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Emotional Health

6 Ways to Get Into the Holiday Spirit (Even When You’re Super Stressed)


The most wonderful time of the year can also be the most stressful time of the year. Need a little help getting into the holiday spirit? Here, our experts share six uplifting ways to banish the blues and savor joy during this special season.

Lean into your feelings.

The holidays often churn up complex feelings — and that’s okay. “We tend to bury difficult emotions, but if we don’t acknowledge them, we won’t be able to do something about them,” says Shainna Ali, Ph.D., a mental health clinician and owner of Integrated Counseling Solutions, as well as the author of The Self-Love Workbook (Buy on Amazon, $14.36). Ali encourages getting to the heart of your holiday anxiety. Is it that you’re dreading the drama? Feel pressured to spend? When we identify the source of fear or stress, we can use it as guidepost to help us feel better.

Remember how strong you are.

Emotions tend to be fleeting, shares psychologist Vaile Wright, Ph.D. In fact, most of them last only 90 seconds. “When you’re stuck in a downward spiral, just remind yourself that this too shall pass,” she encourages. “Remember that while things are difficult right now, you’ve gotten through tough experiences before, and you’ll get through this too.”

Let go of perfect.

It’s easy to get caught up in doing everything for everyone else during the holidays, all in the spirit of giving, but beware of beating yourself up if something doesn’t come off just as planned. “If this year has shown us anything, it’s that we need to be clear about what we can manage and what we need to let go of,” says Ali. Too busy to order holiday cards? Didn’t get around to baking a pie? Let these tasks go and remember that the holiday spirit is less about showing and doing, and more about feeling and sharing. A thoughtful text or uninterrupted phone call is much more meaningful than cards or cookies.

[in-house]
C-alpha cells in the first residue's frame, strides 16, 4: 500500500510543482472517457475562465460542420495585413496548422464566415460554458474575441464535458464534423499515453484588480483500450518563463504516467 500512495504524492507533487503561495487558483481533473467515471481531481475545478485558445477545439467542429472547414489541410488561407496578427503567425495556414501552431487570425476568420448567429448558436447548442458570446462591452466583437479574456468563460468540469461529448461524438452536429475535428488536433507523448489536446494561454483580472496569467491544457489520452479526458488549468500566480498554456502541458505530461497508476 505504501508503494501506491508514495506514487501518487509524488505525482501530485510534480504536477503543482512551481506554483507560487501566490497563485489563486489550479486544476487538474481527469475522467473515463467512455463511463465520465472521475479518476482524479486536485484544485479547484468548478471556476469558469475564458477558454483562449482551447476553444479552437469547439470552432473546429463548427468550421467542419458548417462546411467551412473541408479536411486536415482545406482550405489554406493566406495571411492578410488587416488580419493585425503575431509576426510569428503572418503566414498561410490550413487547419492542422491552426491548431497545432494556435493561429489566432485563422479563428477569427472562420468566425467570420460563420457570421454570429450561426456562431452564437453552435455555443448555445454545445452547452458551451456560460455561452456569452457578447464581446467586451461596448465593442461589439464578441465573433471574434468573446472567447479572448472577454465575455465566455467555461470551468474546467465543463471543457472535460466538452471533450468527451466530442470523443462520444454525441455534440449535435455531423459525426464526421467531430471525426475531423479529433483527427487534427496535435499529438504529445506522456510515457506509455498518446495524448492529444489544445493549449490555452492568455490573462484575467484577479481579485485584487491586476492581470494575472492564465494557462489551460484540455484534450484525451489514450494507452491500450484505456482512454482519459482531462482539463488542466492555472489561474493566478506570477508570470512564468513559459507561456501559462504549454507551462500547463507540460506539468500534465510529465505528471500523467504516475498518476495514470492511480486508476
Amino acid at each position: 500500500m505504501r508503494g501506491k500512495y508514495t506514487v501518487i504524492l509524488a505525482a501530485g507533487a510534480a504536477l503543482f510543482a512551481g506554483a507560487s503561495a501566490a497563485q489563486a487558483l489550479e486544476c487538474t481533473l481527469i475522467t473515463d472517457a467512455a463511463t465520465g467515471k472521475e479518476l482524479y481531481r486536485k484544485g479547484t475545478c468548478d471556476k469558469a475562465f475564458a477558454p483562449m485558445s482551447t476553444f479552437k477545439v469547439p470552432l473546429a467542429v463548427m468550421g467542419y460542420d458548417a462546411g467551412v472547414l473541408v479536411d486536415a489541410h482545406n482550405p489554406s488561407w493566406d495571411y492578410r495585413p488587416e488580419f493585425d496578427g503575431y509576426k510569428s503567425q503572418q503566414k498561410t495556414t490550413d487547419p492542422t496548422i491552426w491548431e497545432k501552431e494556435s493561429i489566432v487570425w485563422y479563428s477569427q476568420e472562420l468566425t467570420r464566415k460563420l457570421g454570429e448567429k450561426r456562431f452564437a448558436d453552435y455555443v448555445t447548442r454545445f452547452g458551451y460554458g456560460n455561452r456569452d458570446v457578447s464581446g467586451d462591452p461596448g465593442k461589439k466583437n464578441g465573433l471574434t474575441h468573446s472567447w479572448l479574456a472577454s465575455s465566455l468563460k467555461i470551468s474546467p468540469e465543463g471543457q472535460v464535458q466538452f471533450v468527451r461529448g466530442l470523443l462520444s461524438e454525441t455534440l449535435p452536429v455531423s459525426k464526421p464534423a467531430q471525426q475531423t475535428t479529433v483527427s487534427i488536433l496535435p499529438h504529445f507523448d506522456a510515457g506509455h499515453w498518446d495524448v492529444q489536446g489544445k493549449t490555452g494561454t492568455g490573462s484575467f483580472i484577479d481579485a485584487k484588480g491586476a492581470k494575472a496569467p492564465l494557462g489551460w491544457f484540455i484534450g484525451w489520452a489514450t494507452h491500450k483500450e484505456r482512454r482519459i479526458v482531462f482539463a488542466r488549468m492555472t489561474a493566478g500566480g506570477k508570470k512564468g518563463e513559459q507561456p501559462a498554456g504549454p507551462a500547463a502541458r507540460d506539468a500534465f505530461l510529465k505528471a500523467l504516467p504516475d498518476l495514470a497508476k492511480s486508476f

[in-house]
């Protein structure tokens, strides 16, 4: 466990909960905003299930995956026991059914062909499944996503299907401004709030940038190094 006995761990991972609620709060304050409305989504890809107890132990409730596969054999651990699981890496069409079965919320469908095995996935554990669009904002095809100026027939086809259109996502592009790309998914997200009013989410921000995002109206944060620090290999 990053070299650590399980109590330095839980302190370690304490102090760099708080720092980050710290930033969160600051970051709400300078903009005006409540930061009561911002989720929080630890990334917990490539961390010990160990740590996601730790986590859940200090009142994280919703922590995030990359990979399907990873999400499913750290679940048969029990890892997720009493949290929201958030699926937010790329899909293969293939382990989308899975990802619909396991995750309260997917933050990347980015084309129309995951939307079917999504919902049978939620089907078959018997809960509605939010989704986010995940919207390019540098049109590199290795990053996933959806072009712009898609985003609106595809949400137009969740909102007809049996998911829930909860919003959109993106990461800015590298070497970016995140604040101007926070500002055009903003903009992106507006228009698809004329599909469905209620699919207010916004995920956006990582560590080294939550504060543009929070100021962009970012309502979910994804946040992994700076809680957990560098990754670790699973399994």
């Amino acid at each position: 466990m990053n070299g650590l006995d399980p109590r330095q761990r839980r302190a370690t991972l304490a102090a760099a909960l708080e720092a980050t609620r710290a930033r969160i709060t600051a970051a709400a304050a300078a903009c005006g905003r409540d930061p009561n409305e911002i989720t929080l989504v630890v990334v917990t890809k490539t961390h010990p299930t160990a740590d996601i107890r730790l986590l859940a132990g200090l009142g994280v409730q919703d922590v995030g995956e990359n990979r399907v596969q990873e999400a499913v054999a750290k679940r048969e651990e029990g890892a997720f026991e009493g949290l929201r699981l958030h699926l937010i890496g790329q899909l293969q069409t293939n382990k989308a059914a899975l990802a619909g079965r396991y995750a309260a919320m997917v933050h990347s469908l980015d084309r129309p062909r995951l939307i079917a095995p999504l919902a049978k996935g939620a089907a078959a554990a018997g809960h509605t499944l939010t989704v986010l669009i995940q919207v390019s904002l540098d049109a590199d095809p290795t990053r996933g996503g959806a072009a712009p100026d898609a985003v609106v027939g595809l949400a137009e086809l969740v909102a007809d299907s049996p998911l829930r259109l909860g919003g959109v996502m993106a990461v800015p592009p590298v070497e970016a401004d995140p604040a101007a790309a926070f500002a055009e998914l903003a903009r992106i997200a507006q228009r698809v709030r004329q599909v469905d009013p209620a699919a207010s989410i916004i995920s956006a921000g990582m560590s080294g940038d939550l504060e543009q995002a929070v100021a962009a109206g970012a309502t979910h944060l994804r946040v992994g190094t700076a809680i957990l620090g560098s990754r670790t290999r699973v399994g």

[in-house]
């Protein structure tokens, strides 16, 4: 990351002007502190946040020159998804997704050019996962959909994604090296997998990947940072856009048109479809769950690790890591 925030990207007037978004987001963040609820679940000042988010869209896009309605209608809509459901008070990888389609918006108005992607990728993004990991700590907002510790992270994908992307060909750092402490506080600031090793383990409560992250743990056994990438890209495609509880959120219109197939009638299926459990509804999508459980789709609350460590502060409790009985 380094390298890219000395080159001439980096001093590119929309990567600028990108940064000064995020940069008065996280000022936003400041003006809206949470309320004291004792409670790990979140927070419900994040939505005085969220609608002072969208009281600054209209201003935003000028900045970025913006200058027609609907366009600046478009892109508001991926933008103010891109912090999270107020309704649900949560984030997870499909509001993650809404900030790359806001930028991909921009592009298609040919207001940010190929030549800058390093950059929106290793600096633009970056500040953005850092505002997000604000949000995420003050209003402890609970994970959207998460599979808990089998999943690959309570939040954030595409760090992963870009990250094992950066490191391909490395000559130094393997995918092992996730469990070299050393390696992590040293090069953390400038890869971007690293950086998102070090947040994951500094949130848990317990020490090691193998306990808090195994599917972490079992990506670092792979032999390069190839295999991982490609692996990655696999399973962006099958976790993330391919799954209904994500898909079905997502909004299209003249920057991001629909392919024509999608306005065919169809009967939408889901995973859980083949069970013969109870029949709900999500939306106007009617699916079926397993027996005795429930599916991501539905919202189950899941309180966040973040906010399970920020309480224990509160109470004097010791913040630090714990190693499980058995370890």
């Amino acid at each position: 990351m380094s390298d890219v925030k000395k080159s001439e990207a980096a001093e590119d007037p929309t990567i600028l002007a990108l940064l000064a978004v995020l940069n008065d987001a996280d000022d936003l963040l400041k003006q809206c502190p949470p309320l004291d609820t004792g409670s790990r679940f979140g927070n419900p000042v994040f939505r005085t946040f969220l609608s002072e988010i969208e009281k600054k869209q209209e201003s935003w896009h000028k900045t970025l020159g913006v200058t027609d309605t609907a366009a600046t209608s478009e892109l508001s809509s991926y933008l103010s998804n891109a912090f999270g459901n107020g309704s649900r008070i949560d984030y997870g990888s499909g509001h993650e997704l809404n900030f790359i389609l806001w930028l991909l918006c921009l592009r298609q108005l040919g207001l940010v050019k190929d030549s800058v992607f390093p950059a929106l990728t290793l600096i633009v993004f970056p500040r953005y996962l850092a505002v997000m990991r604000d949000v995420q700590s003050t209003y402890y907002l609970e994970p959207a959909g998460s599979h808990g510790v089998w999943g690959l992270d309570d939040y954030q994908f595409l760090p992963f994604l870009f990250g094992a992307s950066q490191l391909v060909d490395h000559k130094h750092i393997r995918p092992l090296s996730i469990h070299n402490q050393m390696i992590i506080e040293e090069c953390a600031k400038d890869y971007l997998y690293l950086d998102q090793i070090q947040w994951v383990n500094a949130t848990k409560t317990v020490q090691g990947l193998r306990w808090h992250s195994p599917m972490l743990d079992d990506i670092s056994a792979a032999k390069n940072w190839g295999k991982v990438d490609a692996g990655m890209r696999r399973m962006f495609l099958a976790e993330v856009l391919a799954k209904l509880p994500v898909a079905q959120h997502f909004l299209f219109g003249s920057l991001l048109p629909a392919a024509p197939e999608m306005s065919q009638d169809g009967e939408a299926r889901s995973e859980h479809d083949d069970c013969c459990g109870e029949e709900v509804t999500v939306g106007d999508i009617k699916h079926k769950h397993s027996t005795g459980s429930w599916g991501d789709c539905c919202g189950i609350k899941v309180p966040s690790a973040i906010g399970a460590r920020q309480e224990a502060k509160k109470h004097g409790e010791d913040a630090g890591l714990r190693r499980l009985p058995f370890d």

Place value on values.

“Ask yourself, What’s most important to me? “ urges Wright. If gratitude is a core value, for example, try filling a jar with daily notes about anything from the great cup of coffee you had to how you grew closer to loved ones during difficult circumstances this year. Focusing on small joys deepens what really matters.

Take solace in ritual.

“Since my dad passed, my family always watches It’s a Wonderful Life on Christmas Eve,” says Wright. “It’s what I was watching when he passed, so it’s especially meaningful.” Whether you reminisce while hanging ornaments or listening to holiday music, rituals allow time for reflection and healing.

Step away sometimes.

You know about FOMO, fear of missing out. But you may not be familiar with JOMO, joy of missing out, says psychiatrist Judith Orloff, author of The Empath’s Survival Guide: Life Strategies for Sensitive People (Buy on Amazon, $9.99). “One benefit of a smaller or virtual holiday gathering, for instance, is that you don’t have to absorb anyone’s negative energy.” Rather than being drained, you can feel emotionally nourished — which just might help get you into the holiday spirit.

A version of this article originally appeared in our print magazine, Woman’s World.

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